PetitPotam and ProxyShell vulnerabilities are being exploited by hacker groups to target Microsoft domain controllers and take over the entire domain. French Security Researcher, Kevin Beaumont, has written a detailed blog post about the method used by hacker groups to plant ransomware through the domain controllers.
Since 20th July, 2021, the first day when an attack on a corporate group, a US based Financial services’ group was detected, there have been more than 10 such attacks on major companies’ IT infrastructure. All these attacks have been targeting PetitPotam vulnerabilities and a mix of vulnerabilities found by Orange Tsai.
The attackers use the unpatched Exchange servers of business organizations to make an entry into the network. These are the same set of vulnerabilities that we discussed in another page. You may refer to the details of the vulnerabilities by reading this link. Once the attackers are able to target the Exchange servers’ vulnerability, they use the PetitPotam vulnerability and use the NTLM relay attacks to access the domain controllers on the network.
On the domain controllers, the attackers deploy remote web shells. These shells are used to download ransomware – Lockfile onto the domain controller itself. When a network user connects to the domain controller, the system will download the ransomware to the local drive. And, this is where the local system gets compromised as the Lockfile ransomware gets remotely exploited to lock user files and compromise the data on the user machine and the network.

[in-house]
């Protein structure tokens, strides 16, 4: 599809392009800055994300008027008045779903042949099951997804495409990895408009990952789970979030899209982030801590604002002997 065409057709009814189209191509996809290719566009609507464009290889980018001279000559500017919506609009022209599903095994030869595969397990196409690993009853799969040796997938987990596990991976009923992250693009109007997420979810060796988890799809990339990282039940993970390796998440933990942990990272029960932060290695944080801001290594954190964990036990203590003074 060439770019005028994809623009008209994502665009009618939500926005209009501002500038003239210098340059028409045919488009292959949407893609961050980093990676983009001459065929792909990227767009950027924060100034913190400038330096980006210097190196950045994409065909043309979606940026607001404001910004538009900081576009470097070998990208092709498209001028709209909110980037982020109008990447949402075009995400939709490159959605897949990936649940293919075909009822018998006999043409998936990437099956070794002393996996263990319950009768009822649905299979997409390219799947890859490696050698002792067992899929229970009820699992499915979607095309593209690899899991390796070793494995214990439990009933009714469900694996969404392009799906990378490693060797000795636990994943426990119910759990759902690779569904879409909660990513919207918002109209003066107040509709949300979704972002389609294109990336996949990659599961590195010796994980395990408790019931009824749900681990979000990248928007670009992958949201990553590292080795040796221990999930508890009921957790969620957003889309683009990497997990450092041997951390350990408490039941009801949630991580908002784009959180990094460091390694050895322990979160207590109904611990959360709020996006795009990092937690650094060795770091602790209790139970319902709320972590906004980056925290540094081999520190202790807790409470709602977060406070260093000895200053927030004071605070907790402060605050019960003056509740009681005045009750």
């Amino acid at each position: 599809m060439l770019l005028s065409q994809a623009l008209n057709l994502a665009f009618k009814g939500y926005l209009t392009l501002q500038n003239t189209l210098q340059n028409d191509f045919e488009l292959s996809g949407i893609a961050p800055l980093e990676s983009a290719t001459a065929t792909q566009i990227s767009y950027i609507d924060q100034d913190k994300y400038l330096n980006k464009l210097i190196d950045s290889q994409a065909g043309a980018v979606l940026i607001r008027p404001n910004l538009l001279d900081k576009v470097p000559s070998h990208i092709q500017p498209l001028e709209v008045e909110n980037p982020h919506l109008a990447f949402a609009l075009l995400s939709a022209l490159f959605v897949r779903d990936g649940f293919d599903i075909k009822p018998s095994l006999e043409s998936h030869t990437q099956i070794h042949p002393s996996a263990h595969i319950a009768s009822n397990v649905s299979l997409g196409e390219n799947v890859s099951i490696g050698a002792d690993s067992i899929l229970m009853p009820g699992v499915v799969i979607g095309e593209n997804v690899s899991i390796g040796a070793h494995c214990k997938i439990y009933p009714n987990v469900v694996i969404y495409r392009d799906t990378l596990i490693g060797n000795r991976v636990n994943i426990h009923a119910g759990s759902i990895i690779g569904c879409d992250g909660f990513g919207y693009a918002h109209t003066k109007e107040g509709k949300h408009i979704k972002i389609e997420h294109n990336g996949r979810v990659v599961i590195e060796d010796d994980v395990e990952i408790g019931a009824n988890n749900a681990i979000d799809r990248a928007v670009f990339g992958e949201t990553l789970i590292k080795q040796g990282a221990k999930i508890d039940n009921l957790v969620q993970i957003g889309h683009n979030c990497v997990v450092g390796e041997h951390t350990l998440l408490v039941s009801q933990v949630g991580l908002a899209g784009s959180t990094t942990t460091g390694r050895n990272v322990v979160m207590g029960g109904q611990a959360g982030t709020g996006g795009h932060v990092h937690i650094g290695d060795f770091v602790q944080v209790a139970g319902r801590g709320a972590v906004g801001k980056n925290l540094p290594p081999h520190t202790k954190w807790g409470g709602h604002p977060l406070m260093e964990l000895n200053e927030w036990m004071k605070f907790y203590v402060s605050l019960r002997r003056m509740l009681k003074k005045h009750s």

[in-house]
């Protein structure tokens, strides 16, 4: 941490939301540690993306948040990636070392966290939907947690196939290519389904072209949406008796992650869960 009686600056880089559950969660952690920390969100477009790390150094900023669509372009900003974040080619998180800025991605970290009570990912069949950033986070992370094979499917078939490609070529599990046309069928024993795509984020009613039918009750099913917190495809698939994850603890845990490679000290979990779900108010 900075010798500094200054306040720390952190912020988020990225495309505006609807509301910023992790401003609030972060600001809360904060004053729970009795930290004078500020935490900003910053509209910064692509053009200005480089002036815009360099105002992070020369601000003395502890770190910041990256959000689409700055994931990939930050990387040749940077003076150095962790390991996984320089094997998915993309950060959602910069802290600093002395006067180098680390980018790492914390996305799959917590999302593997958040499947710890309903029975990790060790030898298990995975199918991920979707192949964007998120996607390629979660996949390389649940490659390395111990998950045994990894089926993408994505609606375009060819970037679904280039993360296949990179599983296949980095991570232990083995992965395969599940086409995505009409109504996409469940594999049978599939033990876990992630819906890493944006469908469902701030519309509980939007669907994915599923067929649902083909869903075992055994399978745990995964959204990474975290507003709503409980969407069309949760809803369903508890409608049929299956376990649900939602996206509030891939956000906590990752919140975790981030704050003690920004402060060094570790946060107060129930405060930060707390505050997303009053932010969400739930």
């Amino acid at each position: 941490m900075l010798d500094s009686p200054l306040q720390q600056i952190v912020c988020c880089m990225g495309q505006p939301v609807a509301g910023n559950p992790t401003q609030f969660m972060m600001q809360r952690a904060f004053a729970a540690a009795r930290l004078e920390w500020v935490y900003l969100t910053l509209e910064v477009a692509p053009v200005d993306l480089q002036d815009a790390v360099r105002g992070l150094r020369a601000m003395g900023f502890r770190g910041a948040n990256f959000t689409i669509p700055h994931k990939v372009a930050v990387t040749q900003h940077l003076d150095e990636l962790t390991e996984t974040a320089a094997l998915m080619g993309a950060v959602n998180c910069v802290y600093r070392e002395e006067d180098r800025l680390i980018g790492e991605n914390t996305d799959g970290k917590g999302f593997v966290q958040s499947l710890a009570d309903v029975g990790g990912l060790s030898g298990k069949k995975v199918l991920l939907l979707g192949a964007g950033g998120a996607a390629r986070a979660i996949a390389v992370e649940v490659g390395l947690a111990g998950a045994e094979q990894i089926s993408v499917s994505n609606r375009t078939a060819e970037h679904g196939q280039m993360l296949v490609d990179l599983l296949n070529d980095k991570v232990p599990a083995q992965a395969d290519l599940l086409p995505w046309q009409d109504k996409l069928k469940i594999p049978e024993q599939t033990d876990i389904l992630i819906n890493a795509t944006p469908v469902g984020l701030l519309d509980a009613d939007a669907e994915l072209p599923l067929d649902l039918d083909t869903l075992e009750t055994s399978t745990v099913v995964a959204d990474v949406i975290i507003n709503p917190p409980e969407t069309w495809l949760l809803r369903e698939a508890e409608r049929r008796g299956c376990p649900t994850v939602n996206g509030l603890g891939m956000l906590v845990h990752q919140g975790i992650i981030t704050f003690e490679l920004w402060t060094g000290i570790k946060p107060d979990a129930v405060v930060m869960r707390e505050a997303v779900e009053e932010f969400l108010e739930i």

As per Kevin, he noticed that the remote shell commands were executed from the IP address – 220.127.116.11. This IP address may be responsible for one such attack, and there is a greater possibility of new attacks happening from multiple different IP addresses from multiple countries.
What can be done to avoid this attack?
The first thing that you would want to do is to run a scan to detect Exchange servers that are unpatched, and left fully exposed to vulnerabilities detected by Orange Tsai. We also call these vulnerabilities as the ProxyShell vulnerabilities. You can create an nmap scan to do so. If you want something ready, check out this github page. . A security update was released by Microsoft to patch these vulnerabilities on May 11th. Please go ahead and deploy the May security update on all the Exchange servers that do not have this update installed. You can read more about this security update on this link.
Next, move on to addressing the PetitPotam vulnerability, although it is unclear if the patch released by Microsoft is fully successful in preventing attacks on the domain controllers. You can read about Microsoft’s guidelines in addressing the NTLM relay attacks to target PetitPotam vulnerability here.
More significantly, adopt a more proactive approach towards network security and scanning your perimeter to ensure you are on top of any unusual network activity and attacks on the perimeter. Do check your domain controllers and server logs to spot any unusual activity.
Helen is a geeky nerd who seeks to find and fix tech gaps in the latest gadgets. She is always on the lookout for resolving technical queries of users, and is an avid writer on technical subjects.